Many parents imagine that their child’s preferences in custody and timesharing, as allegedly expressed to them, will control the outcome of their child custody and timesharing case in family court.
They are usually disappointed to learn that that is probably not a significant consideration in their case at all.
On a practical level, it is all too common for children to express to each parent that they prefer to be with that parent primarily.
Which highlights the uncertainty as to the children’s true preferences. How can they reliably be determined?
In Florida and many other jurisdictions, divorce court judges rarely hear from children directly regarding their preferences. Subjecting children to testifying in court Ã¢â‚¬Å“againstÃ¢â‚¬Â either parent is frowned upon as damaging to children.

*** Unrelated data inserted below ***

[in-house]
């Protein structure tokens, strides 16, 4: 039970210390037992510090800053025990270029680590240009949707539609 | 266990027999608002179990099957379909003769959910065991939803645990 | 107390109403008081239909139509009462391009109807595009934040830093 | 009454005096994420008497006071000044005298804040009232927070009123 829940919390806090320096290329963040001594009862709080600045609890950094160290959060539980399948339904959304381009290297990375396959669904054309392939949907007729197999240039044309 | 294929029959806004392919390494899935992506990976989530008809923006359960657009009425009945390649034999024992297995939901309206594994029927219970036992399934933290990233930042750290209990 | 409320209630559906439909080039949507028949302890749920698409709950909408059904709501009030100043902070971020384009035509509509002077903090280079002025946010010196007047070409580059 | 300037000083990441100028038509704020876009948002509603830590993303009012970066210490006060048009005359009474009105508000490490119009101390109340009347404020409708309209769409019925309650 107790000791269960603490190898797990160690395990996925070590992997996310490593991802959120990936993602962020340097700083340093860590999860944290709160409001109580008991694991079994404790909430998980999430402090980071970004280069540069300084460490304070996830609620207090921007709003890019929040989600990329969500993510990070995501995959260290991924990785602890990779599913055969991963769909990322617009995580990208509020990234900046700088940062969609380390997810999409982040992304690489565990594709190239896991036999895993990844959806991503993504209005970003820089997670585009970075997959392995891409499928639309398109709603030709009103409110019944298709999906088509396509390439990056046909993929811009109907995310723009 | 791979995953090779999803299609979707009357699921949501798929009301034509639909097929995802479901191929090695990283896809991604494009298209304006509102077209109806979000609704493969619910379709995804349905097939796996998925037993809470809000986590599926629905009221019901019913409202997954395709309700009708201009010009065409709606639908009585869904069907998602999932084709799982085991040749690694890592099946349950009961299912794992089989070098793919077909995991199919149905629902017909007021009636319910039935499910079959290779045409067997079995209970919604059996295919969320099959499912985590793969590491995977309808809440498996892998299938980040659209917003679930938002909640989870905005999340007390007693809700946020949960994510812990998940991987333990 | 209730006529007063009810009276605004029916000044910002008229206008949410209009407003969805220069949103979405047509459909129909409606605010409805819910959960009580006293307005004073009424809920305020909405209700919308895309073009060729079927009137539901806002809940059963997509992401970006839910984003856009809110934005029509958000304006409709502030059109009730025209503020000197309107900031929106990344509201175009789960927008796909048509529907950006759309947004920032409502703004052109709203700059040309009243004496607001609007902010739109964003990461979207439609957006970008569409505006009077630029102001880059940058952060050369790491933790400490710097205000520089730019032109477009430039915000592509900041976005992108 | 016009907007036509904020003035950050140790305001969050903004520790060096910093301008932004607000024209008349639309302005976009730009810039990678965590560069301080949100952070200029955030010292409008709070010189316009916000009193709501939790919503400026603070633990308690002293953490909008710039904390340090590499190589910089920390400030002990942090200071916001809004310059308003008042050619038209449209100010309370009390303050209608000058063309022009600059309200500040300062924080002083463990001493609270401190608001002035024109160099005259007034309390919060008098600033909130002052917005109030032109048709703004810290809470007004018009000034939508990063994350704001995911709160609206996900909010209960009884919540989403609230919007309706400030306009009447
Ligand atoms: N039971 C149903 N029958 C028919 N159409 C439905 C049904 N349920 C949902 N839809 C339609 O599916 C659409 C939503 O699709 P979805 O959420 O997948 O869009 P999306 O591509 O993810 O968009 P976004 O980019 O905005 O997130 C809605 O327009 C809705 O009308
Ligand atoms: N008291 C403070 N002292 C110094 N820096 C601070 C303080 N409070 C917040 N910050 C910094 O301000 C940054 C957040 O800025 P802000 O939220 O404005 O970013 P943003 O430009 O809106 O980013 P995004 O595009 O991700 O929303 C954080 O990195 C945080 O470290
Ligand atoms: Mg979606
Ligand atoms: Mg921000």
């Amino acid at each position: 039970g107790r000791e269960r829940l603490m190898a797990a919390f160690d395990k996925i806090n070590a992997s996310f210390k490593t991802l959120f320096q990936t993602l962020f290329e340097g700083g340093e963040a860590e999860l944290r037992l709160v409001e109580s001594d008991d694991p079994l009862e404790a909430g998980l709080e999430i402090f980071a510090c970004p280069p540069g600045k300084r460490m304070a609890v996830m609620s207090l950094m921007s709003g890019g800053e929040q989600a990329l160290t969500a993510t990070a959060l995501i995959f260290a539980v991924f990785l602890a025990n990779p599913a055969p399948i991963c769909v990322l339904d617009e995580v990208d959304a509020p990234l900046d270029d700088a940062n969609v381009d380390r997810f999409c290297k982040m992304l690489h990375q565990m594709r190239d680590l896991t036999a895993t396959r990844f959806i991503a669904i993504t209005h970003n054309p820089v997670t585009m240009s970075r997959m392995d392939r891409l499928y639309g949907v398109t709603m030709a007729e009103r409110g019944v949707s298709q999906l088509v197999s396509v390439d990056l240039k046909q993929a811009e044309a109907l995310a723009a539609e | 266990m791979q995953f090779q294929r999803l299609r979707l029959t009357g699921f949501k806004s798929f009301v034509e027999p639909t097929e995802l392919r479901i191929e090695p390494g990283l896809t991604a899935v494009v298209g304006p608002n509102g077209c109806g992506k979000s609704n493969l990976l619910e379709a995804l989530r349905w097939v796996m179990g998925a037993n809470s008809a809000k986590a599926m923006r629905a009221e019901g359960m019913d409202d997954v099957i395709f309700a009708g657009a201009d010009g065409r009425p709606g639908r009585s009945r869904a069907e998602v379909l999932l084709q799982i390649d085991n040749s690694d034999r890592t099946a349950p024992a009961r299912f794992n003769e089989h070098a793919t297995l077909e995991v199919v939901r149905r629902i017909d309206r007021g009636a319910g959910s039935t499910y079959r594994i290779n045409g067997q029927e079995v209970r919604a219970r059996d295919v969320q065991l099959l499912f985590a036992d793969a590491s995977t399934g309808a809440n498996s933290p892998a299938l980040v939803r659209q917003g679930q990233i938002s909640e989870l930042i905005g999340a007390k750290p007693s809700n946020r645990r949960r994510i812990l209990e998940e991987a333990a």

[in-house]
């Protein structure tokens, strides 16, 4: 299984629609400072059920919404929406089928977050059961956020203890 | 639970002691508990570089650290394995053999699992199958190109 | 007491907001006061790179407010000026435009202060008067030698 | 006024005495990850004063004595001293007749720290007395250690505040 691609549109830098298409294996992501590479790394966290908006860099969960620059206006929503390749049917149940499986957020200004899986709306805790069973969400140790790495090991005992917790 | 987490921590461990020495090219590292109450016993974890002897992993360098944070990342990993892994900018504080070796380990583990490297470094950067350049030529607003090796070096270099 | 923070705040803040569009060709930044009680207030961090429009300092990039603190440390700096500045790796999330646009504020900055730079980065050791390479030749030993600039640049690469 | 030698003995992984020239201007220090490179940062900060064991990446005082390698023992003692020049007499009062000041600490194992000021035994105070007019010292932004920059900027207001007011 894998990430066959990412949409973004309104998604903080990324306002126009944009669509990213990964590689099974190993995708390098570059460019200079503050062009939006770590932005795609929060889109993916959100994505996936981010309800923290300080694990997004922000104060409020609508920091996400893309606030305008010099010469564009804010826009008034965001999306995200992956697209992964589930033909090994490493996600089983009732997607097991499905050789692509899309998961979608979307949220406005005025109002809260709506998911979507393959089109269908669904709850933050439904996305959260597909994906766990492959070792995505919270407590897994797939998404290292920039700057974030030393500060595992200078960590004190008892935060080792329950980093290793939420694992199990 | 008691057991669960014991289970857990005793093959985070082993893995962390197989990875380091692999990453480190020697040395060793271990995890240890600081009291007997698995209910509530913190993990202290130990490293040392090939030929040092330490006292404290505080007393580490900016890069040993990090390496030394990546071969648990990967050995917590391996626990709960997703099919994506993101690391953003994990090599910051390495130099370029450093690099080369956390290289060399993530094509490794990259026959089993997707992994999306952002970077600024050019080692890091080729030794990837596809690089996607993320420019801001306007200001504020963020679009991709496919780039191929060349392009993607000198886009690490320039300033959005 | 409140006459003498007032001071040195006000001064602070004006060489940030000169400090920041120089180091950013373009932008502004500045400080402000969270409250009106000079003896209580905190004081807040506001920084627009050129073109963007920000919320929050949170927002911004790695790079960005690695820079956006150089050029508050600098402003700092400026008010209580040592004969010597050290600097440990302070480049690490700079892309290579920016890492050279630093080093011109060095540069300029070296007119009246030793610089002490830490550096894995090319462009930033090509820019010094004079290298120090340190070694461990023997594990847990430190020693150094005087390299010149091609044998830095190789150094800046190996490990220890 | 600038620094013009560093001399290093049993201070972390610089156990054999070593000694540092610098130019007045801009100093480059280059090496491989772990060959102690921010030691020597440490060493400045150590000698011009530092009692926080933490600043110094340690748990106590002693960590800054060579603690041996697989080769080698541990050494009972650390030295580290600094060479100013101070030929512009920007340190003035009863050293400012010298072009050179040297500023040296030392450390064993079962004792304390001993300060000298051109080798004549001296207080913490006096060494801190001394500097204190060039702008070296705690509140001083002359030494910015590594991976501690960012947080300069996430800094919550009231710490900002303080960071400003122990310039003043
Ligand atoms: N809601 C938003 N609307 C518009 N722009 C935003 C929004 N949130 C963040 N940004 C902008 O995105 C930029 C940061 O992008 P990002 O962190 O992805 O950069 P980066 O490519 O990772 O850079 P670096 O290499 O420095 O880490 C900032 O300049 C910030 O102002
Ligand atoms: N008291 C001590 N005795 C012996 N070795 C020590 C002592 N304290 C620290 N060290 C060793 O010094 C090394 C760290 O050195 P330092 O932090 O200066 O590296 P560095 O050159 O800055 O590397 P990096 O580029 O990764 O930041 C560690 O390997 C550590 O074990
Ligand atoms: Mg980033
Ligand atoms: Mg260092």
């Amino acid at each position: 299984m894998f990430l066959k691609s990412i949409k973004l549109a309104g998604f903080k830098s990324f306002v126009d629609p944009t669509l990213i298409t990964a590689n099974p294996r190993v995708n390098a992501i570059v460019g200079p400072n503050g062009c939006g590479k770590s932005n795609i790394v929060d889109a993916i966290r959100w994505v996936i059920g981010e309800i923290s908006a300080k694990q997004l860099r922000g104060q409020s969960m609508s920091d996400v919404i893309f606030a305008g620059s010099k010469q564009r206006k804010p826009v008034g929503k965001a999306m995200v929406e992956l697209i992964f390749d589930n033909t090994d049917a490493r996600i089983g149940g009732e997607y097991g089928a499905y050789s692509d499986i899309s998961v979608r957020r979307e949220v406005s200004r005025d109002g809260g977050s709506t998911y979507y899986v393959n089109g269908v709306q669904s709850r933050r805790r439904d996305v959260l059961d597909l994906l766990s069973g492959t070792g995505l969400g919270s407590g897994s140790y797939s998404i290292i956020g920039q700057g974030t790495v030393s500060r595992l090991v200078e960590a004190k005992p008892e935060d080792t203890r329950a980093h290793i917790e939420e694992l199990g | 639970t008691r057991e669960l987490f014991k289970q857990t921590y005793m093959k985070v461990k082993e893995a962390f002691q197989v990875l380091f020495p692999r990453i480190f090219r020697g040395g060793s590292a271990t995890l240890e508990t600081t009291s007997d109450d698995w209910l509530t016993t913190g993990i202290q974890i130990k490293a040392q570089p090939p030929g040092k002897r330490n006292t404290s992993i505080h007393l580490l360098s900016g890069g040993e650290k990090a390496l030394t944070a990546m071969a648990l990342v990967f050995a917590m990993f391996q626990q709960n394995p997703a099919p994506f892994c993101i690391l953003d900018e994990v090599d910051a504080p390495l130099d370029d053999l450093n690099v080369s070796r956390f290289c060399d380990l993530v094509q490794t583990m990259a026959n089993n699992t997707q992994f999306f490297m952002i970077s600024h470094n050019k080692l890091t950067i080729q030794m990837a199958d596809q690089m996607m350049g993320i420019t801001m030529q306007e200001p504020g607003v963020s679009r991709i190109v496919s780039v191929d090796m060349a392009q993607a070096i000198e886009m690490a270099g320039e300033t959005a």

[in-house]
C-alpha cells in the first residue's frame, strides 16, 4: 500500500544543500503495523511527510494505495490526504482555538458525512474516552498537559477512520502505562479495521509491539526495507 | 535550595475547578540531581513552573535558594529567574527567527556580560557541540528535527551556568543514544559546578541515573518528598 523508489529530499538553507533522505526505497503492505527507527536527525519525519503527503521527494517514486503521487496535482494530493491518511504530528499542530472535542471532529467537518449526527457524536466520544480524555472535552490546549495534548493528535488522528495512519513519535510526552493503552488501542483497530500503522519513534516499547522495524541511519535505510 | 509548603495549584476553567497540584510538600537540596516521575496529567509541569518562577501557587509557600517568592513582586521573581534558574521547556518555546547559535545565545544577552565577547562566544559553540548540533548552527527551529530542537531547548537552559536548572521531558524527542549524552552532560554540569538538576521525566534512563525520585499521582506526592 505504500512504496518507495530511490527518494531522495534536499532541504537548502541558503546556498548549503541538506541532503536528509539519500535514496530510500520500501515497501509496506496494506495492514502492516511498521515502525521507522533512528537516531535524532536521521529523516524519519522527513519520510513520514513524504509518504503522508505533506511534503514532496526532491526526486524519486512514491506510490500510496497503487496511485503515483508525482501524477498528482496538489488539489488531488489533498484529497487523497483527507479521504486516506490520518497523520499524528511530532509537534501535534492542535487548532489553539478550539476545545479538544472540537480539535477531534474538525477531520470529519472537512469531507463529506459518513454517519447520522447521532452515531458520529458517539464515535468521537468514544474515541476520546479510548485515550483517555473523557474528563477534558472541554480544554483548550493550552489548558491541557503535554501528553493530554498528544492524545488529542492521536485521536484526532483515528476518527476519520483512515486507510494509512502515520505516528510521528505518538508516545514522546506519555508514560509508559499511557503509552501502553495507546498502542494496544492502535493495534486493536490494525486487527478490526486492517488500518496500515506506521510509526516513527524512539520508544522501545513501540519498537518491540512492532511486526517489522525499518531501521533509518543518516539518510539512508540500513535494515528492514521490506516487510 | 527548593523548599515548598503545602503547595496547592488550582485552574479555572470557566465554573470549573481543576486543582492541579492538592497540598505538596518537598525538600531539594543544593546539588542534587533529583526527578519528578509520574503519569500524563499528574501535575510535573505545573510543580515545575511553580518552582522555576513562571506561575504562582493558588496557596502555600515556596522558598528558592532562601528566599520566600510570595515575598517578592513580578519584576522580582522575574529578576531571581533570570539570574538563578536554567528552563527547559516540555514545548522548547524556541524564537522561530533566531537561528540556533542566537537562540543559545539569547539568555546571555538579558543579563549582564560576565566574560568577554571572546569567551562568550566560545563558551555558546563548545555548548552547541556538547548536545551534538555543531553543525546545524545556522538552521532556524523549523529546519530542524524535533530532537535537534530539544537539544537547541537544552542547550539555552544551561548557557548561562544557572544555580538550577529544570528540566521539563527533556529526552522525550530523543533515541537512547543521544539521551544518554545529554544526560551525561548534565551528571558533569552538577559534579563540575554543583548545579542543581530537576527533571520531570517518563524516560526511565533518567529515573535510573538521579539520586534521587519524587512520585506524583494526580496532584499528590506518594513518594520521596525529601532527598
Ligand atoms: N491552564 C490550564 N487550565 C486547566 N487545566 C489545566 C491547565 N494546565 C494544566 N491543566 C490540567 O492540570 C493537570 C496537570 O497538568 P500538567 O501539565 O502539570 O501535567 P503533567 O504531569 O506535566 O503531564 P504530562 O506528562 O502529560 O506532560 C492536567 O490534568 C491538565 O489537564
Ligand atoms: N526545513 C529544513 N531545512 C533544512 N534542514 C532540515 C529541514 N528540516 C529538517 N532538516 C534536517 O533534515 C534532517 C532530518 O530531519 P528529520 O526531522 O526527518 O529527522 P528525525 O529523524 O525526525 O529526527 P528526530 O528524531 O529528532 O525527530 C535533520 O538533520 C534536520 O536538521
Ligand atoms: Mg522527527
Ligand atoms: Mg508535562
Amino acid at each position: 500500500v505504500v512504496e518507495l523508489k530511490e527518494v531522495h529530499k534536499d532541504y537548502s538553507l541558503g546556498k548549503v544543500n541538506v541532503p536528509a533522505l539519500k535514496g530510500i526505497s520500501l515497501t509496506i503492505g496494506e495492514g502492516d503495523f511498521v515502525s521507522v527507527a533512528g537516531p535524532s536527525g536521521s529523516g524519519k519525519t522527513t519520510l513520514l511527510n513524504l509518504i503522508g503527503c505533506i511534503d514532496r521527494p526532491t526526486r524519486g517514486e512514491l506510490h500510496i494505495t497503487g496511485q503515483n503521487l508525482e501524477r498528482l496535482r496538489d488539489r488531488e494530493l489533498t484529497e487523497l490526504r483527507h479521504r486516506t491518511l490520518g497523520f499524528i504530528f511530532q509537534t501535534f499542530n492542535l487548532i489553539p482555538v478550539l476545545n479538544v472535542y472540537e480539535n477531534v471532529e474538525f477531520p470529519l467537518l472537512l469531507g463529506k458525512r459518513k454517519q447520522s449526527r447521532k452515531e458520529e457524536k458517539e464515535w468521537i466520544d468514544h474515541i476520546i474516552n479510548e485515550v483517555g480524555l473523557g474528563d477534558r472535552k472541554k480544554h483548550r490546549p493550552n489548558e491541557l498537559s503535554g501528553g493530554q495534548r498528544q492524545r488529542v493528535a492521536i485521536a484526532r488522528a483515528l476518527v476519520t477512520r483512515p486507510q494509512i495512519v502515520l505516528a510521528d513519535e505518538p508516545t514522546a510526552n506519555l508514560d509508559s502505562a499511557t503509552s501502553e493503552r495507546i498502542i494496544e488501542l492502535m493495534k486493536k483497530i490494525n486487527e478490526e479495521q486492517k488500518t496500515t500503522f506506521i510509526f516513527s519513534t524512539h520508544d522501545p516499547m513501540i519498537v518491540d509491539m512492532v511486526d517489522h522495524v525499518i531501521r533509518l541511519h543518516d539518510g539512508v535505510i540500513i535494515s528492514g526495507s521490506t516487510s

There are other ways to put children’s stated preferences before the court but, for a variety of reasons, the court often is not receptive toward receiving that input as evidence in the case.
And even if the court were, do children know what is best for them?
At best, not necessarily. At worst, definitely not.
And those are some of the problems with the proposal of three Connecticut children lobbying for family court judges to speak directly with children in the privacy of the judge’s chambers.
It also tends to put the children right smack into the middle of the case. And that is not healthy for children.